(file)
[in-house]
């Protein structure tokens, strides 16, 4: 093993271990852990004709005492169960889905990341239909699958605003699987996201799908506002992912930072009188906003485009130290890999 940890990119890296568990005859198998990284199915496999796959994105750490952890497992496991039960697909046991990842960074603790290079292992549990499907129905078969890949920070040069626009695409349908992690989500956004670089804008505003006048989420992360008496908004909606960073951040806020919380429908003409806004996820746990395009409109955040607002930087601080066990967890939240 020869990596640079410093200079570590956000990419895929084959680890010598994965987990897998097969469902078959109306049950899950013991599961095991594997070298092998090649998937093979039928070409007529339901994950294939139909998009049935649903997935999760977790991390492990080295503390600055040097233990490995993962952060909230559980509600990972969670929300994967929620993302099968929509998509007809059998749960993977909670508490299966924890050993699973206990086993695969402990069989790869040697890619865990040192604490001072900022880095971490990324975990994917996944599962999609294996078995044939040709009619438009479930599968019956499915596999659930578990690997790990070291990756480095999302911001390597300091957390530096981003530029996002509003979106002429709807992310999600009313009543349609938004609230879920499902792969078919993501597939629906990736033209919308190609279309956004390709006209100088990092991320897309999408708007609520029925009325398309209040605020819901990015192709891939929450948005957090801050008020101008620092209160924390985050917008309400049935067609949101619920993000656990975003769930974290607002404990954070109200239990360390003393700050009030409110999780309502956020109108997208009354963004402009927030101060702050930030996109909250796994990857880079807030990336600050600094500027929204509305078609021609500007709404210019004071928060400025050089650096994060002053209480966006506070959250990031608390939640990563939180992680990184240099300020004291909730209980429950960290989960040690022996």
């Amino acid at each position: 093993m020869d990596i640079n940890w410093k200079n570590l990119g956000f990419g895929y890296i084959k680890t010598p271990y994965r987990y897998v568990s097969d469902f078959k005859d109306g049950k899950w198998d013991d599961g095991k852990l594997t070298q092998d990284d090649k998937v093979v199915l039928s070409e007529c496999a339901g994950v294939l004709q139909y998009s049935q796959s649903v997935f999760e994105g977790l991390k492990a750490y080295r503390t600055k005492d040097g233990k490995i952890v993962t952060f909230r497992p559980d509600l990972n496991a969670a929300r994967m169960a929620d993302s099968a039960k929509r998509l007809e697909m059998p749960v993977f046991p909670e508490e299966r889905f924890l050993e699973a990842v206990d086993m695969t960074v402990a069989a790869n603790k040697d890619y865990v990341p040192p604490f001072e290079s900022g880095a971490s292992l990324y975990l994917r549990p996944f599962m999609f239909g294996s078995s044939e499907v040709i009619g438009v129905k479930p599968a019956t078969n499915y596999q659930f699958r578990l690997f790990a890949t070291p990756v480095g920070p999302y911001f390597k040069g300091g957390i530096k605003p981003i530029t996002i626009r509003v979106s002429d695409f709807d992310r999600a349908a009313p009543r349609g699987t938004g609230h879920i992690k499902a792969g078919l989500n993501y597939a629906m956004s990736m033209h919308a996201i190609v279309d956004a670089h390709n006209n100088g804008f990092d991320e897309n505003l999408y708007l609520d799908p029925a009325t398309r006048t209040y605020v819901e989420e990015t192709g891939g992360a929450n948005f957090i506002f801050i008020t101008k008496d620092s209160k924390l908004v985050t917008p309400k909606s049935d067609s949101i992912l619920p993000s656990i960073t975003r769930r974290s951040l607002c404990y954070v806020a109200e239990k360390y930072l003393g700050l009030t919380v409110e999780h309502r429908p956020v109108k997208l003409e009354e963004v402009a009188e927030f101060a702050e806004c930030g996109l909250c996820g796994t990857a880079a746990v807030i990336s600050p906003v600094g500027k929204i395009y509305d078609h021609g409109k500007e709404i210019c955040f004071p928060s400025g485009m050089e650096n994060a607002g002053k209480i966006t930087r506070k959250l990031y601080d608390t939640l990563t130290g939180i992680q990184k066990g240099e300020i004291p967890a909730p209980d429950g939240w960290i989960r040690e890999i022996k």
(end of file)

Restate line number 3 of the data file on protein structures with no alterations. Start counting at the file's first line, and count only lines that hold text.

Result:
């Amino acid at each position: 093993m020869d990596i640079n940890w410093k200079n570590l990119g956000f990419g895929y890296i084959k680890t010598p271990y994965r987990y897998v568990s097969d469902f078959k005859d109306g049950k899950w198998d013991d599961g095991k852990l594997t070298q092998d990284d090649k998937v093979v199915l039928s070409e007529c496999a339901g994950v294939l004709q139909y998009s049935q796959s649903v997935f999760e994105g977790l991390k492990a750490y080295r503390t600055k005492d040097g233990k490995i952890v993962t952060f909230r497992p559980d509600l990972n496991a969670a929300r994967m169960a929620d993302s099968a039960k929509r998509l007809e697909m059998p749960v993977f046991p909670e508490e299966r889905f924890l050993e699973a990842v206990d086993m695969t960074v402990a069989a790869n603790k040697d890619y865990v990341p040192p604490f001072e290079s900022g880095a971490s292992l990324y975990l994917r549990p996944f599962m999609f239909g294996s078995s044939e499907v040709i009619g438009v129905k479930p599968a019956t078969n499915y596999q659930f699958r578990l690997f790990a890949t070291p990756v480095g920070p999302y911001f390597k040069g300091g957390i530096k605003p981003i530029t996002i626009r509003v979106s002429d695409f709807d992310r999600a349908a009313p009543r349609g699987t938004g609230h879920i992690k499902a792969g078919l989500n993501y597939a629906m956004s990736m033209h919308a996201i190609v279309d956004a670089h390709n006209n100088g804008f990092d991320e897309n505003l999408y708007l609520d799908p029925a009325t398309r006048t209040y605020v819901e989420e990015t192709g891939g992360a929450n948005f957090i506002f801050i008020t101008k008496d620092s209160k924390l908004v985050t917008p309400k909606s049935d067609s949101i992912l619920p993000s656990i960073t975003r769930r974290s951040l607002c404990y954070v806020a109200e239990k360390y930072l003393g700050l009030t919380v409110e999780h309502r429908p956020v109108k997208l003409e009354e963004v402009a009188e927030f101060a702050e806004c930030g996109l909250c996820g796994t990857a880079a746990v807030i990336s600050p906003v600094g500027k929204i395009y509305d078609h021609g409109k500007e709404i210019c955040f004071p928060s400025g485009m050089e650096n994060a607002g002053k209480i966006t930087r506070k959250l990031y601080d608390t939640l990563t130290g939180i992680q990184k066990g240099e300020i004291p967890a909730p209980d429950g939240w960290i989960r040690e890999i022996k």